Google's planned expansion on their Mountain View headquarters, proposed to the city back in May of 2015, has just received a full reveal courtesy of the City of Mountain View's planning department. Some details had been public for quite some time, but Google recently gave the city the O.K. to out the whole thing, including renders of how it should look once it's completed. The plan ties into the city's proposed plan for the Charleston East district and includes a huge "skin" made of wire and glass covering a clump of buildings. Essentially a sub-campus, the large site totals about 600,000 square feet and includes all the makings of a micro city, with the focal point being Google's glass-domed work campus. If approved, the site is to be erected right next to the existing Googleplex and will require the felling of about 160 trees in order to get the required space opened up.
The proposed site will include a few different "districts" meant for differing uses, most of which will be underneath a strange "skin" meant to help with energy costs and insulation. The skin will be made of fine wires with glass slabs set between them, creating a semi-flexible mesh. This mesh of glass and wire will be anchored to the ground and brought up via large poles, not unlike a tent. The space will include a large amount of natural space between buildings, as well as clearly marked and easy-to-use paths, allowing for quick and easy navigation of the whole complex. Specifically, about 18,500 square feet of the total project will be pathways through it, allowing it to blend seamlessly into the local environs and for locals to pass through it and go about their business just as they would have if it hadn't been built.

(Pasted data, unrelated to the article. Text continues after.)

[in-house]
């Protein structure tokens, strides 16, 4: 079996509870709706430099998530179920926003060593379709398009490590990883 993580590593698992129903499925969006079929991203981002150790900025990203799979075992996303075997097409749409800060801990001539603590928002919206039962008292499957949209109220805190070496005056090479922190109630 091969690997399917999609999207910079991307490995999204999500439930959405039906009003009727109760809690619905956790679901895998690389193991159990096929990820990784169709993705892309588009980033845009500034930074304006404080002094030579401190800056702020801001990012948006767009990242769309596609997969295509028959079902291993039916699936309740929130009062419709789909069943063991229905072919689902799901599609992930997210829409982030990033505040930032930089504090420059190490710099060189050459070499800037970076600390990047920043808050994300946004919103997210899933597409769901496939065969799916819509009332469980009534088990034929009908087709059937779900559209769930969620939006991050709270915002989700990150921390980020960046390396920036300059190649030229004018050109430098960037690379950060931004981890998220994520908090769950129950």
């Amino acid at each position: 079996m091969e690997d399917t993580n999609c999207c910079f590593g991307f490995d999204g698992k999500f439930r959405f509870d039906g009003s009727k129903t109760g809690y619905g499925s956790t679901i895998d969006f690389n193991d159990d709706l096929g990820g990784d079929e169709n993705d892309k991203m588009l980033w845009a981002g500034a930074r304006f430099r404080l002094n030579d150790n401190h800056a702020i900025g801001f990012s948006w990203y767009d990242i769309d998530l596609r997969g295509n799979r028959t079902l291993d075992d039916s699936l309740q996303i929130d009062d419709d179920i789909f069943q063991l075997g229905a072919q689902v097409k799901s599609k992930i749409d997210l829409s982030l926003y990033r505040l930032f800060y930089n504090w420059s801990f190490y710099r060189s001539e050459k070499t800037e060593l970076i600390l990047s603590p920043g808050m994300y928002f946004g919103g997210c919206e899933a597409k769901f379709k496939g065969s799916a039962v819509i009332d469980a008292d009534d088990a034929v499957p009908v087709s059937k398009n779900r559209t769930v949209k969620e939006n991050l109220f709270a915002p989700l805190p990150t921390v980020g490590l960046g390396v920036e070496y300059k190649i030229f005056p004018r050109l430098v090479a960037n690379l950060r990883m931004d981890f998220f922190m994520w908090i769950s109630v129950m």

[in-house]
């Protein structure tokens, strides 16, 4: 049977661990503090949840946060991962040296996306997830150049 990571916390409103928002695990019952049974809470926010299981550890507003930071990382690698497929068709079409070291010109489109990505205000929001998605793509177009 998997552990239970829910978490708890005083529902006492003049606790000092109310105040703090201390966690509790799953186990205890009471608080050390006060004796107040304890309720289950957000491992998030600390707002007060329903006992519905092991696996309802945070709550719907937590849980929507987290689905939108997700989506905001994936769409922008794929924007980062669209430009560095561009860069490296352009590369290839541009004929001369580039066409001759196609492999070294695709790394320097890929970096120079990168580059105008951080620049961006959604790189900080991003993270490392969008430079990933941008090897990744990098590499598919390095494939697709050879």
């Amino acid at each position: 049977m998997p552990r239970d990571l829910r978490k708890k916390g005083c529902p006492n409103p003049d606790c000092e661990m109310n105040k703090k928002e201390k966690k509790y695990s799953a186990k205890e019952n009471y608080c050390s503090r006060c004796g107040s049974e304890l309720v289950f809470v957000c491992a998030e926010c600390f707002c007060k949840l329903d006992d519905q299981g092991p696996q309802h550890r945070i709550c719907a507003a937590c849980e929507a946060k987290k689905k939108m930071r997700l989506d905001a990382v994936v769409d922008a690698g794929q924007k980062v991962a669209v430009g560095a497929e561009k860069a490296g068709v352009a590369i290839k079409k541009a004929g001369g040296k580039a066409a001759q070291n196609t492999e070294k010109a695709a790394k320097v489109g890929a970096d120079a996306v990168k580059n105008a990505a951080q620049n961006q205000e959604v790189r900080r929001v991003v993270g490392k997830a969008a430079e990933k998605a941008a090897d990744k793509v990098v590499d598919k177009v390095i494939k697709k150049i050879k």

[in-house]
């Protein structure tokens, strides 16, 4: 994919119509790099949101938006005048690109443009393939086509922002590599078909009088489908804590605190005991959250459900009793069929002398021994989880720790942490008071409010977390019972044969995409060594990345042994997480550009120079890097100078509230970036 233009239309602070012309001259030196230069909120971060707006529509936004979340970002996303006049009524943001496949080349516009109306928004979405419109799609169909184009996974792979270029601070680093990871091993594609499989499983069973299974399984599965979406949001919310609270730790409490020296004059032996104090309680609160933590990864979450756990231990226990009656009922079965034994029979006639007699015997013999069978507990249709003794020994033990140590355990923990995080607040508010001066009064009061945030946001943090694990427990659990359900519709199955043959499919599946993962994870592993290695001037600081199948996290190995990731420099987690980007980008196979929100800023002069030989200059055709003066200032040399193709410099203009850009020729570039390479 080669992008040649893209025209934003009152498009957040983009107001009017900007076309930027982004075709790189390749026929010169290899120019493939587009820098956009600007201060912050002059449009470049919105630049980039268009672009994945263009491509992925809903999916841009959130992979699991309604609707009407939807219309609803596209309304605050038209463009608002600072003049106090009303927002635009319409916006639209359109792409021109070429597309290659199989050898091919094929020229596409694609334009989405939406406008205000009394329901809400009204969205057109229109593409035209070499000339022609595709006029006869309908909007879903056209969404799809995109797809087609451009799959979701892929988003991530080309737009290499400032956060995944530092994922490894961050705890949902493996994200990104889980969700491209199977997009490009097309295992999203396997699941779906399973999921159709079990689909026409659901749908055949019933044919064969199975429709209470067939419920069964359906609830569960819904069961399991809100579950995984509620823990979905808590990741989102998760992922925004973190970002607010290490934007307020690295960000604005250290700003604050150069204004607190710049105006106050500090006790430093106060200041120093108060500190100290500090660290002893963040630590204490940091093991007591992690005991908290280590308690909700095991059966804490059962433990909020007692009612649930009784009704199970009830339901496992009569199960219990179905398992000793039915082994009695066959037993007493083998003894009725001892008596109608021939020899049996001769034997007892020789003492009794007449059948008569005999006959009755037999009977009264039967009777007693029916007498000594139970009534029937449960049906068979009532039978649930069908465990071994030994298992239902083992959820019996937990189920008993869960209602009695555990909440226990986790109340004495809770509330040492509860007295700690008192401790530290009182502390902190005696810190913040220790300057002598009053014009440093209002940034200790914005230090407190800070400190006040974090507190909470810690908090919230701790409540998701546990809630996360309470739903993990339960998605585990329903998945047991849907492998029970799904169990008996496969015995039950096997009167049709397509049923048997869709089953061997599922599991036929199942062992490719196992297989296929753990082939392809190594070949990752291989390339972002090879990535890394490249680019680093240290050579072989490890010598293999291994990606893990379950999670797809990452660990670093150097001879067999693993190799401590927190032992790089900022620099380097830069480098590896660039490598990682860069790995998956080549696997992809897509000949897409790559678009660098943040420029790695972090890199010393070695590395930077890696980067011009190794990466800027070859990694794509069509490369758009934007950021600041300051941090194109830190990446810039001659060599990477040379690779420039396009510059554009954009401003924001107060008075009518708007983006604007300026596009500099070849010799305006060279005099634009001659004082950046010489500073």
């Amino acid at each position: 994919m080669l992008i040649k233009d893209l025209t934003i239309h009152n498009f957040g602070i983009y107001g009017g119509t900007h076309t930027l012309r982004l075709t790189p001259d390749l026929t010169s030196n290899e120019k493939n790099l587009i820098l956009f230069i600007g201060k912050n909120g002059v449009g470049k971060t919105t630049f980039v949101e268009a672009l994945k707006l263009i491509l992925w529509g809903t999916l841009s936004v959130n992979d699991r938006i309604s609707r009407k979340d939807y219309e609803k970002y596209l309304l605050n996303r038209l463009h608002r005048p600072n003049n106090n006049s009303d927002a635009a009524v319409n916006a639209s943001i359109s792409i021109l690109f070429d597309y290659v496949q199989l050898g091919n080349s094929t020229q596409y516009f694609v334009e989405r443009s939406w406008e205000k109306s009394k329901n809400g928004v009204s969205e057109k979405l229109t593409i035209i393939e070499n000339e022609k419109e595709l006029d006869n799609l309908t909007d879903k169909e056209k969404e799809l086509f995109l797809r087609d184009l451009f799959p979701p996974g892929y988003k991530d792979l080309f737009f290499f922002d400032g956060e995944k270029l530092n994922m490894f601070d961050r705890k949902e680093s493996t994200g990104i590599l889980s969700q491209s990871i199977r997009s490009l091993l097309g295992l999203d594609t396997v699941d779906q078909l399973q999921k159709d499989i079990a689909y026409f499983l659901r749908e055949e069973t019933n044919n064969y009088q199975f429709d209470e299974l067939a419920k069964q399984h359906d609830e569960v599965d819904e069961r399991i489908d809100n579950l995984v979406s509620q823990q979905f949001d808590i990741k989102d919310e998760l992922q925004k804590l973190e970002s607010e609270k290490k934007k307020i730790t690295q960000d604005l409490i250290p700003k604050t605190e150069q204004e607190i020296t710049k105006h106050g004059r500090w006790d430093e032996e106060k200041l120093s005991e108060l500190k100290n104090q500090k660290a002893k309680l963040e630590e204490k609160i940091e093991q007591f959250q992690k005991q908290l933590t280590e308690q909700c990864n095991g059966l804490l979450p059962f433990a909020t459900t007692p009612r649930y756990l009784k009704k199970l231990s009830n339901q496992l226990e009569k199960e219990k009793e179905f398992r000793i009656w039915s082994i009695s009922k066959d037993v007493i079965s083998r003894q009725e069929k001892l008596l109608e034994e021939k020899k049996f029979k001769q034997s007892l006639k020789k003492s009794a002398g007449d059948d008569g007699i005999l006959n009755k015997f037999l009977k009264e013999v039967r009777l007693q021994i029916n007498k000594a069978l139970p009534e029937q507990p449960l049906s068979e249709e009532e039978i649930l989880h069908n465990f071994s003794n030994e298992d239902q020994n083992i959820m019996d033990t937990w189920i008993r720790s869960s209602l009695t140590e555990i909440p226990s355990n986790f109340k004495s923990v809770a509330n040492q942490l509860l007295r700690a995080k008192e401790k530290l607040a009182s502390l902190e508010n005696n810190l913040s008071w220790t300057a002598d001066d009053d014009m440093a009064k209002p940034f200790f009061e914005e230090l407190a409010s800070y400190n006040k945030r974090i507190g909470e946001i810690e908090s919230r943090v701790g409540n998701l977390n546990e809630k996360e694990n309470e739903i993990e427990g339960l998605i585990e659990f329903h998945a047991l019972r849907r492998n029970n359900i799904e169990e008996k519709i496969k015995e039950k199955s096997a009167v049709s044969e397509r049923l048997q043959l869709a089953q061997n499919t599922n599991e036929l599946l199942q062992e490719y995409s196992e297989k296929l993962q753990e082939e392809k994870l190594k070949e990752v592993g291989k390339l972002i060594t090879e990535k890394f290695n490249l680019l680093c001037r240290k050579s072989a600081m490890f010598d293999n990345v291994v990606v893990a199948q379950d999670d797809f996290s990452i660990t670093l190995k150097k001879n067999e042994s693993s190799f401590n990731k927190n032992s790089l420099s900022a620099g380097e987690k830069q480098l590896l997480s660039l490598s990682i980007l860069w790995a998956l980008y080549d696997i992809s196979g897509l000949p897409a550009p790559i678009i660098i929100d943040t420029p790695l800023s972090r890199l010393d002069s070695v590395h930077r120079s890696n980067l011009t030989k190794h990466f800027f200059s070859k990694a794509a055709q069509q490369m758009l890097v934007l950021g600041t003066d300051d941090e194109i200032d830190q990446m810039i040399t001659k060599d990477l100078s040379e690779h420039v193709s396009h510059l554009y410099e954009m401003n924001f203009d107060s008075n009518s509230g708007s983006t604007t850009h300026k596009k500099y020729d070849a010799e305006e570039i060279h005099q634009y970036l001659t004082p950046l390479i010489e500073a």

Right now, the whole project is still up in the air and very much in preliminary status. It has yet to receive full approval from the city, nor has any surveying and planning happened, beyond what's contained in the proposal itself. Naturally, a project of this scale, even if building began today, would take quite some time to complete. Planning, zoning, permitting and other red tape must be taken care of before the extensive and ambitious building project could even begin.